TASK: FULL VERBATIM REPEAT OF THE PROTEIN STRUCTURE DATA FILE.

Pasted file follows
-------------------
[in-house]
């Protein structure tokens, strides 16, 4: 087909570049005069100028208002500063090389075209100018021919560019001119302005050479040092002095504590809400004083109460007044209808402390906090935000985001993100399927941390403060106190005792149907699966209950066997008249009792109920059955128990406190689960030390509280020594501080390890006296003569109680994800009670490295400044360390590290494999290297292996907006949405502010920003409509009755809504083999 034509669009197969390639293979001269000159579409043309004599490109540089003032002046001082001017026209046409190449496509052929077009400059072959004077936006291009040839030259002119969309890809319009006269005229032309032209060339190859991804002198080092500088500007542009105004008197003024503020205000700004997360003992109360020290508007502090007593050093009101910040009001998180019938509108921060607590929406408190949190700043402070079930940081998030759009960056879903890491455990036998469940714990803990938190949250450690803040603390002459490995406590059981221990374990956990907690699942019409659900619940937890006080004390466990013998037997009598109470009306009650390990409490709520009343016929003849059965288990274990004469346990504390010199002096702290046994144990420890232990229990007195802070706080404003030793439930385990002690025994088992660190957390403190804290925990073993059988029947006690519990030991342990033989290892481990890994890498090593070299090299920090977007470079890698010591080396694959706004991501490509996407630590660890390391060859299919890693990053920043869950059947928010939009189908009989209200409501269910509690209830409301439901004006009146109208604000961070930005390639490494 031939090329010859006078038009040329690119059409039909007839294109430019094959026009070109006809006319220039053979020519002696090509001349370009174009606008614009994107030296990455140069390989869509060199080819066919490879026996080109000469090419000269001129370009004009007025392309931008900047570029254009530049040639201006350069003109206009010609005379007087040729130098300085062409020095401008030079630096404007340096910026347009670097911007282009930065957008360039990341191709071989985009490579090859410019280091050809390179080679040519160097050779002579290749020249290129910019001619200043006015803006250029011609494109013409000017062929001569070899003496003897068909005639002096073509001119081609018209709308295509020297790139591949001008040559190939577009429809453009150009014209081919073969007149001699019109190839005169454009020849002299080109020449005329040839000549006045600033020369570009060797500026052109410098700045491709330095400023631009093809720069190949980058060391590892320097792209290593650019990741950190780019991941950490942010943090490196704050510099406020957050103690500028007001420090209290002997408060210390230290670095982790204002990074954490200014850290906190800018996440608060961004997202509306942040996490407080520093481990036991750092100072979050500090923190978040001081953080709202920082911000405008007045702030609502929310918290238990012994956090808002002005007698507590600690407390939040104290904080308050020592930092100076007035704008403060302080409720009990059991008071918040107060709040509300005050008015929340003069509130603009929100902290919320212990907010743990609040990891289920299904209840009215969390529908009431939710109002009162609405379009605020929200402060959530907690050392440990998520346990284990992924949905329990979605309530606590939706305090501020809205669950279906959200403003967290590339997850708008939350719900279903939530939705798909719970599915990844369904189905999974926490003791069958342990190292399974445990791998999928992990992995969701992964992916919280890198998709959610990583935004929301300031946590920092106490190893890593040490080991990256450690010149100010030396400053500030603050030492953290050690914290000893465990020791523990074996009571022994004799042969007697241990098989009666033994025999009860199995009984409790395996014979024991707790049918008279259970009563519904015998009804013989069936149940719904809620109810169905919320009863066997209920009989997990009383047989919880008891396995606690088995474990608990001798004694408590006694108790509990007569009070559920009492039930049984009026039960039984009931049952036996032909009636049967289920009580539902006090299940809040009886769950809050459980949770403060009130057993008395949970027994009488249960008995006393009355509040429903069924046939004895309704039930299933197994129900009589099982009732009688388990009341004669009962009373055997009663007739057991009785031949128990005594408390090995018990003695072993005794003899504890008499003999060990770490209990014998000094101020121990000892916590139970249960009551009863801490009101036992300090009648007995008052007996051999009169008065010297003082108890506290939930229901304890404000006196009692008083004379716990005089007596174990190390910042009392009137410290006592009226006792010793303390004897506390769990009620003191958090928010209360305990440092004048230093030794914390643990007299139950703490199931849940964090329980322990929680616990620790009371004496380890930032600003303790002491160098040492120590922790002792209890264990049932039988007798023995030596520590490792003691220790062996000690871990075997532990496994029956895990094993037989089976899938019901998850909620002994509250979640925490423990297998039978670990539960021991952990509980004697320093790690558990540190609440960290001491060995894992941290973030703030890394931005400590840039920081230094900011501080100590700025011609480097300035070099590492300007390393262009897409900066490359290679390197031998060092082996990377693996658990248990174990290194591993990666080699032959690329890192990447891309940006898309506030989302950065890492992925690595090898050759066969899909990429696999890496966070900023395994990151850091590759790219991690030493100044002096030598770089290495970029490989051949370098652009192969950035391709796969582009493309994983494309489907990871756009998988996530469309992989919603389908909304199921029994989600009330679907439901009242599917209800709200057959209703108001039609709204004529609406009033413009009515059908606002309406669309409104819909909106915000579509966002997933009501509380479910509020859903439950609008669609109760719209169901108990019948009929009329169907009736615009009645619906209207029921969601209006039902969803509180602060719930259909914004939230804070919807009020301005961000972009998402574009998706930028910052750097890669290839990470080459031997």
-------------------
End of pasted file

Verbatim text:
[in-house]
């Protein structure tokens, strides 16, 4: 087909570049005069100028208002500063090389075209100018021919560019001119302005050479040092002095504590809400004083109460007044209808402390906090935000985001993100399927941390403060106190005792149907699966209950066997008249009792109920059955128990406190689960030390509280020594501080390890006296003569109680994800009670490295400044360390590290494999290297292996907006949405502010920003409509009755809504083999 034509669009197969390639293979001269000159579409043309004599490109540089003032002046001082001017026209046409190449496509052929077009400059072959004077936006291009040839030259002119969309890809319009006269005229032309032209060339190859991804002198080092500088500007542009105004008197003024503020205000700004997360003992109360020290508007502090007593050093009101910040009001998180019938509108921060607590929406408190949190700043402070079930940081998030759009960056879903890491455990036998469940714990803990938190949250450690803040603390002459490995406590059981221990374990956990907690699942019409659900619940937890006080004390466990013998037997009598109470009306009650390990409490709520009343016929003849059965288990274990004469346990504390010199002096702290046994144990420890232990229990007195802070706080404003030793439930385990002690025994088992660190957390403190804290925990073993059988029947006690519990030991342990033989290892481990890994890498090593070299090299920090977007470079890698010591080396694959706004991501490509996407630590660890390391060859299919890693990053920043869950059947928010939009189908009989209200409501269910509690209830409301439901004006009146109208604000961070930005390639490494 031939090329010859006078038009040329690119059409039909007839294109430019094959026009070109006809006319220039053979020519002696090509001349370009174009606008614009994107030296990455140069390989869509060199080819066919490879026996080109000469090419000269001129370009004009007025392309931008900047570029254009530049040639201006350069003109206009010609005379007087040729130098300085062409020095401008030079630096404007340096910026347009670097911007282009930065957008360039990341191709071989985009490579090859410019280091050809390179080679040519160097050779002579290749020249290129910019001619200043006015803006250029011609494109013409000017062929001569070899003496003897068909005639002096073509001119081609018209709308295509020297790139591949001008040559190939577009429809453009150009014209081919073969007149001699019109190839005169454009020849002299080109020449005329040839000549006045600033020369570009060797500026052109410098700045491709330095400023631009093809720069190949980058060391590892320097792209290593650019990741950190780019991941950490942010943090490196704050510099406020957050103690500028007001420090209290002997408060210390230290670095982790204002990074954490200014850290906190800018996440608060961004997202509306942040996490407080520093481990036991750092100072979050500090923190978040001081953080709202920082911000405008007045702030609502929310918290238990012994956090808002002005007698507590600690407390939040104290904080308050020592930092100076007035704008403060302080409720009990059991008071918040107060709040509300005050008015929340003069509130603009929100902290919320212990907010743990609040990891289920299904209840009215969390529908009431939710109002009162609405379009605020929200402060959530907690050392440990998520346990284990992924949905329990979605309530606590939706305090501020809205669950279906959200403003967290590339997850708008939350719900279903939530939705798909719970599915990844369904189905999974926490003791069958342990190292399974445990791998999928992990992995969701992964992916919280890198998709959610990583935004929301300031946590920092106490190893890593040490080991990256450690010149100010030396400053500030603050030492953290050690914290000893465990020791523990074996009571022994004799042969007697241990098989009666033994025999009860199995009984409790395996014979024991707790049918008279259970009563519904015998009804013989069936149940719904809620109810169905919320009863066997209920009989997990009383047989919880008891396995606690088995474990608990001798004694408590006694108790509990007569009070559920009492039930049984009026039960039984009931049952036996032909009636049967289920009580539902006090299940809040009886769950809050459980949770403060009130057993008395949970027994009488249960008995006393009355509040429903069924046939004895309704039930299933197994129900009589099982009732009688388990009341004669009962009373055997009663007739057991009785031949128990005594408390090995018990003695072993005794003899504890008499003999060990770490209990014998000094101020121990000892916590139970249960009551009863801490009101036992300090009648007995008052007996051999009169008065010297003082108890506290939930229901304890404000006196009692008083004379716990005089007596174990190390910042009392009137410290006592009226006792010793303390004897506390769990009620003191958090928010209360305990440092004048230093030794914390643990007299139950703490199931849940964090329980322990929680616990620790009371004496380890930032600003303790002491160098040492120590922790002792209890264990049932039988007798023995030596520590490792003691220790062996000690871990075997532990496994029956895990094993037989089976899938019901998850909620002994509250979640925490423990297998039978670990539960021991952990509980004697320093790690558990540190609440960290001491060995894992941290973030703030890394931005400590840039920081230094900011501080100590700025011609480097300035070099590492300007390393262009897409900066490359290679390197031998060092082996990377693996658990248990174990290194591993990666080699032959690329890192990447891309940006898309506030989302950065890492992925690595090898050759066969899909990429696999890496966070900023395994990151850091590759790219991690030493100044002096030598770089290495970029490989051949370098652009192969950035391709796969582009493309994983494309489907990871756009998988996530469309992989919603389908909304199921029994989600009330679907439901009242599917209800709200057959209703108001039609709204004529609406009033413009009515059908606002309406669309409104819909909106915000579509966002997933009501509380479910509020859903439950609008669609109760719209169901108990019948009929009329169907009736615009009645619906209207029921969601209006039902969803509180602060719930259909914004939230804070919807009020301005961000972009998402574009998706930028910052750097890669290839990470080459031997």